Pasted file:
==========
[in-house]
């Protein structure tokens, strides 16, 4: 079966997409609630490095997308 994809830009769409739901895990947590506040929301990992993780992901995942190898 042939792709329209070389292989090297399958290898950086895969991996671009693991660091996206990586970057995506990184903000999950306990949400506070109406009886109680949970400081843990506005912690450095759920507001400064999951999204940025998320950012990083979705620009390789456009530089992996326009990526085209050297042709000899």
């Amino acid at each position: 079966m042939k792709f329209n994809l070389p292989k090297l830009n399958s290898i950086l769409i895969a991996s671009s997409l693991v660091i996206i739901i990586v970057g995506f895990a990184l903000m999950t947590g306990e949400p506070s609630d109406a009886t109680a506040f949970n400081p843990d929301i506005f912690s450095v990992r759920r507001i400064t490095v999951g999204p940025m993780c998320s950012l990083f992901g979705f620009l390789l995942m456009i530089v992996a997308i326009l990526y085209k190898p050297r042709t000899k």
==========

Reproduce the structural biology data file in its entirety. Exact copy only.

[in-house]
């Protein structure tokens, strides 16, 4: 079966997409609630490095997308 994809830009769409739901895990947590506040929301990992993780992901995942190898 042939792709329209070389292989090297399958290898950086895969991996671009693991660091996206990586970057995506990184903000999950306990949400506070109406009886109680949970400081843990506005912690450095759920507001400064999951999204940025998320950012990083979705620009390789456009530089992996326009990526085209050297042709000899």
């Amino acid at each position: 079966m042939k792709f329209n994809l070389p292989k090297l830009n399958s290898i950086l769409i895969a991996s671009s997409l693991v660091i996206i739901i990586v970057g995506f895990a990184l903000m999950t947590g306990e949400p506070s609630d109406a009886t109680a506040f949970n400081p843990d929301i506005f912690s450095v990992r759920r507001i400064t490095v999951g999204p940025m993780c998320s950012l990083f992901g979705f620009l390789l995942m456009i530089v992996a997308i326009l990526y085209k190898p050297r042709t000899k």